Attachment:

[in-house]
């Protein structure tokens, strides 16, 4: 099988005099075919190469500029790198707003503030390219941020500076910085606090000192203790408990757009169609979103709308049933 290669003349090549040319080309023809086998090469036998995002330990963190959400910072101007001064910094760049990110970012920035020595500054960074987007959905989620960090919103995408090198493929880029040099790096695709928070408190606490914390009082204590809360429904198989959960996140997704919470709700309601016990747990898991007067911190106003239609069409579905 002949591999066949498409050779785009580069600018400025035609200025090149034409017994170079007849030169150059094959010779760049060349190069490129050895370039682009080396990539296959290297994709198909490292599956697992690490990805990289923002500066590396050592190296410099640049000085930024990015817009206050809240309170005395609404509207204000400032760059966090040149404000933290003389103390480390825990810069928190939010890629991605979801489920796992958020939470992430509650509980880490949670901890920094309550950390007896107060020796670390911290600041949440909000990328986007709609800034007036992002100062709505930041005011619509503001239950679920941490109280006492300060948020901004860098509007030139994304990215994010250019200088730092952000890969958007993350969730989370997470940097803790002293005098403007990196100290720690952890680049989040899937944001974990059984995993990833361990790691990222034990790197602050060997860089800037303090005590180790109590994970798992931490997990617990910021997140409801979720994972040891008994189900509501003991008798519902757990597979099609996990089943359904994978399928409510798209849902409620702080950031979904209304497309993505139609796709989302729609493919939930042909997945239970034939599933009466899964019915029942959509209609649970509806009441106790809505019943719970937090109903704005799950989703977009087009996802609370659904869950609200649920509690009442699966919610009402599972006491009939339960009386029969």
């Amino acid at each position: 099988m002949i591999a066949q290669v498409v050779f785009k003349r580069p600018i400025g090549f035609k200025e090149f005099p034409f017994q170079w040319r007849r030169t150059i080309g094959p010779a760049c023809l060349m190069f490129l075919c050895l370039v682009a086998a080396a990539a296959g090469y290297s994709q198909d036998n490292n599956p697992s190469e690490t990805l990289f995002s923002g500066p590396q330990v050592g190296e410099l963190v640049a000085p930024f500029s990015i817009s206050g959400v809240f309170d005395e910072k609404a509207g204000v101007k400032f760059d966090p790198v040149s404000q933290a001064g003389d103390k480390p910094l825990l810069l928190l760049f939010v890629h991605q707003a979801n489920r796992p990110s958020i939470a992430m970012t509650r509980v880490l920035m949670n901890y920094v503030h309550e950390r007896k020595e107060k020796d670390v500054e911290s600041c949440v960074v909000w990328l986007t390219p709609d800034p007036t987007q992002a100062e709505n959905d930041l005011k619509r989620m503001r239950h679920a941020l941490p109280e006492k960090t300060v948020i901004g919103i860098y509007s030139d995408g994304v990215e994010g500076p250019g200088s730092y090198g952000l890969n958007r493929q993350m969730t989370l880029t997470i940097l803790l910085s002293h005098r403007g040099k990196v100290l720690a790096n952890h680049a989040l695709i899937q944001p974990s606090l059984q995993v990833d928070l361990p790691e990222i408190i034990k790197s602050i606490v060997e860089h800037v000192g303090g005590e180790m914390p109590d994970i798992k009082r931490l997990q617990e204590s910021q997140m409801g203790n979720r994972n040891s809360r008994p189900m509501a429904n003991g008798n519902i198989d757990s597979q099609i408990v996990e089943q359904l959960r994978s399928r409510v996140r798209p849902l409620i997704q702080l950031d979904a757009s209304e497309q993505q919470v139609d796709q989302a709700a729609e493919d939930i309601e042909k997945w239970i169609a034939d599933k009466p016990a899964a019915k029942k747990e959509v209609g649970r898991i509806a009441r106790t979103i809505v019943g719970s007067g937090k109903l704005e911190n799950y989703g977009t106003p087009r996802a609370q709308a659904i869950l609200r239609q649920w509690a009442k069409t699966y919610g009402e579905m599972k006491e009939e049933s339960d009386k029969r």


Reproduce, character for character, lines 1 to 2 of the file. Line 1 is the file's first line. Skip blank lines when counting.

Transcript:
[in-house]
């Protein structure tokens, strides 16, 4: 099988005099075919190469500029790198707003503030390219941020500076910085606090000192203790408990757009169609979103709308049933 290669003349090549040319080309023809086998090469036998995002330990963190959400910072101007001064910094760049990110970012920035020595500054960074987007959905989620960090919103995408090198493929880029040099790096695709928070408190606490914390009082204590809360429904198989959960996140997704919470709700309601016990747990898991007067911190106003239609069409579905 002949591999066949498409050779785009580069600018400025035609200025090149034409017994170079007849030169150059094959010779760049060349190069490129050895370039682009080396990539296959290297994709198909490292599956697992690490990805990289923002500066590396050592190296410099640049000085930024990015817009206050809240309170005395609404509207204000400032760059966090040149404000933290003389103390480390825990810069928190939010890629991605979801489920796992958020939470992430509650509980880490949670901890920094309550950390007896107060020796670390911290600041949440909000990328986007709609800034007036992002100062709505930041005011619509503001239950679920941490109280006492300060948020901004860098509007030139994304990215994010250019200088730092952000890969958007993350969730989370997470940097803790002293005098403007990196100290720690952890680049989040899937944001974990059984995993990833361990790691990222034990790197602050060997860089800037303090005590180790109590994970798992931490997990617990910021997140409801979720994972040891008994189900509501003991008798519902757990597979099609996990089943359904994978399928409510798209849902409620702080950031979904209304497309993505139609796709989302729609493919939930042909997945239970034939599933009466899964019915029942959509209609649970509806009441106790809505019943719970937090109903704005799950989703977009087009996802609370659904869950609200649920509690009442699966919610009402599972006491009939339960009386029969």